Love Actually  (2003)

From leaving London, anticipation is in the air as Jamie (Colin Firth) comes across several obstacles getting to a small restaurant in France to propose. Jamie and Aurelia’s scene wouldn’t have had the same impact had it not of had a mezzanine scarcely decorated in tinsel. The language barrier also allows humour to come through dialogue, and in and amongst a crowded restaurant.

“Thank you. That will be nice. Yes is being my answer. Easy question.”


Little Miss Sunshine (2006)

A scene that shines a light on their family dynamic, as well as on body image. Olive (Abigail Breslin), waiting for her waffles and ice cream has the likes of body-fat and ice-cream explained to her, whilst being asked: “Those women in Miss America, are they skinny or are they fat?”

The family join in, in support of Olive, encouraging to her to pay less attention to physical aspects. At the parent, Olive evaluates her body in the mirror, the outcome to which  is largely affected by the events that happened at the diner only hours earlier.


Midnight In Paris (2011)

Paris, where Hemmingway, Fitzgerald, Dali, Porter and Fitzgerald alike, can all gather at a bar somewhere between 1920 and 2011. Le Polidor is one of the places these icons meet Gil (Owen Wilson). Lowly lit, traditional, handsome.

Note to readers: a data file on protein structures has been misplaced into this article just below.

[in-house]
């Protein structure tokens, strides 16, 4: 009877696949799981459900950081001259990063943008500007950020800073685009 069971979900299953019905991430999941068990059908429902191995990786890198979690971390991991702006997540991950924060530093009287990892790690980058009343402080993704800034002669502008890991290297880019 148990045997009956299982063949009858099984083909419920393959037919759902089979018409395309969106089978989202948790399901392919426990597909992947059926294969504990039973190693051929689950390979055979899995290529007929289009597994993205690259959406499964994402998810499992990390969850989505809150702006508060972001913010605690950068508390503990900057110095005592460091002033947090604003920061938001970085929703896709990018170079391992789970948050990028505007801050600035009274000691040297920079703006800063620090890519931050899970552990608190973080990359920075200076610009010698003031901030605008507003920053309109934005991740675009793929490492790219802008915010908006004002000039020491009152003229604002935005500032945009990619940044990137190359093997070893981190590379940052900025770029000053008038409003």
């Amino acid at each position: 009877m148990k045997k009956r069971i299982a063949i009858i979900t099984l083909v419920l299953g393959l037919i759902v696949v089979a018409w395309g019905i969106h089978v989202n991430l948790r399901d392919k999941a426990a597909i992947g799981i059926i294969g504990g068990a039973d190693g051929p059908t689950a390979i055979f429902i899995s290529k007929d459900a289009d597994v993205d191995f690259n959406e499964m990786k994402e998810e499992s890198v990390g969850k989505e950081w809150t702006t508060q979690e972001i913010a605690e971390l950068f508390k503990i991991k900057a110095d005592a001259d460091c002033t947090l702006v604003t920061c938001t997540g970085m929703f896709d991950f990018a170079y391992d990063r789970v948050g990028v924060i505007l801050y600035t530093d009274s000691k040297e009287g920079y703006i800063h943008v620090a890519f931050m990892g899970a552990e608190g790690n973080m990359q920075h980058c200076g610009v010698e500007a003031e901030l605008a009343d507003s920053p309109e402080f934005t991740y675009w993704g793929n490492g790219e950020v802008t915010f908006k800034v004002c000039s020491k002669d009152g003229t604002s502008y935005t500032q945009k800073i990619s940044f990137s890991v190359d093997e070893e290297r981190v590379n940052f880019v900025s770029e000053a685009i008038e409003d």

“It sounds so crazy to say, you guys are going to think I’m drunk, but I have to tell someone, I’m from a different time.”


No Country For Old Men (2007)

The Cohen brother’s 2007 thriller takes place across several diners and coffee shops, whilst Sheriff Ed Tom Bell (Tommy Lee Jones) frequents the shop in El Paso, along with Roscoe, in an attempt to work out how to get steps ahead of Anton Chigurh.


Cafe Society (2015)

The Mexican restaurant becomes the focal point to Vonnie (Kristen Stewart) and Bobby’s (Jesse Eisenberg) relationship, against a painted wall. He falls in love, as she tells him of her journalist boyfriend; and though much to Bobby’s dismay, he never really gives up on the chance.


Nights Of Cabiria (1957)

Upon the balcony, Cabiria’s  ( Giulietta Masina) life seems to be heading in the right direction with Oscar (François Périer). Just like her previous lover, Oscar has another motive, and soon, Cabiria is left stumbling around without her belongings, but soon into the joyous presence of younger people dancing in the streets.


American Graffiti (1973)

What happens on one night must revolve around one central location. Or at least that’s what George Lucas decided. In terms of  American Graffiti, that place is Mel’s Drive-In on a Californian night.

“I’m waiting for a double Chucky Chuck.”